Hurricane

After Irma, is your water safe to drink? You might have to boil it.

To make water safe to drink, it has to be heated to a rolling boil for at least 1 minute.
To make water safe to drink, it has to be heated to a rolling boil for at least 1 minute. Miami Herald file photo

Forty-eight communities in Florida are under mandatory boil water notices because of ruptured pipes or damaged sewer lines caused by the pummeling of Hurricane Irma. The Florida Department of Health is maintaining a rolling list at www.floridahealth.gov.

All of the Florida Keys face unsafe drinking water and several entire cities face boil water notices.

Health officials advise against using the water from the tap for drinking, cooking, making ice, brushing teeth, or washing dishes unless it is heated to a rolling boil of at least one minute.

If people are unable to boil water, they can disinfect their tap water by adding 8 drops of unscented household bleach (4-6 percent active ingredients) to each gallon of water. The water should be mixed and allowed to stand at least 30 minutes before use. If the water is cloudy, health officials advise using 16 drops of bleach and a 30-minute waiting time.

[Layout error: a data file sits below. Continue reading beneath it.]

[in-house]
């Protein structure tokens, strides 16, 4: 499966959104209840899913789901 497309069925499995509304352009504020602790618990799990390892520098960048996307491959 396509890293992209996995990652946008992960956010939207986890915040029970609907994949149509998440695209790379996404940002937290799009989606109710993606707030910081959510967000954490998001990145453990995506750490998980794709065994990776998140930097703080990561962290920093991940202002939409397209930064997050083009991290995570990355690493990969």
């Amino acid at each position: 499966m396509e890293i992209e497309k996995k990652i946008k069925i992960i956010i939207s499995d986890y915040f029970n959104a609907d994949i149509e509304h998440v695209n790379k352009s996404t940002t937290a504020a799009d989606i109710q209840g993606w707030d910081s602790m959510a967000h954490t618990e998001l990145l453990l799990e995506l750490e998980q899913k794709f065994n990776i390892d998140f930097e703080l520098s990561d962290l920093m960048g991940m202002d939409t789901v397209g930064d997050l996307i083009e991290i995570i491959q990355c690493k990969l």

In many communities, the boil water notice will remain in effect until a bacteriological survey shows that the water is safe to drink. Contact your community or the Florida Department of Health web site for more information.

You may use the water for bathing, laundry and irrigation. All fixtures should be run for several minutes to clear the lines in your home.

The boil water warnings apply in Broward to residents of Davie (except for those who get water service from Ferncrest or the cities of Sunrise or Fort Lauderdale), Hallandale Beach, Hollywood and Pembroke Pines.

Other Broward communities face partial boil water notices. That includes parts of Dania Beach and Pembroke Park. The map can be viewed here. https://t.co/A841i0jHvl

The entire cities of West Palm Beach, Venice, Pahokee and Canal Point are under boil water notices. Two RV parks in Sumter County are also under the restrictions, as is the town of Pierson in Volusia County.

In Miami-Dade County, North Miami issued a boil water order on Wednesday.

For a full is of communities affected, go to http://www.floridahealth.gov/environmental-health/drinking-water/boil-water-notices.html

This story was updated Wednesday, Sept. 13, to clarify the Davie boil water order and add North Miami’s.

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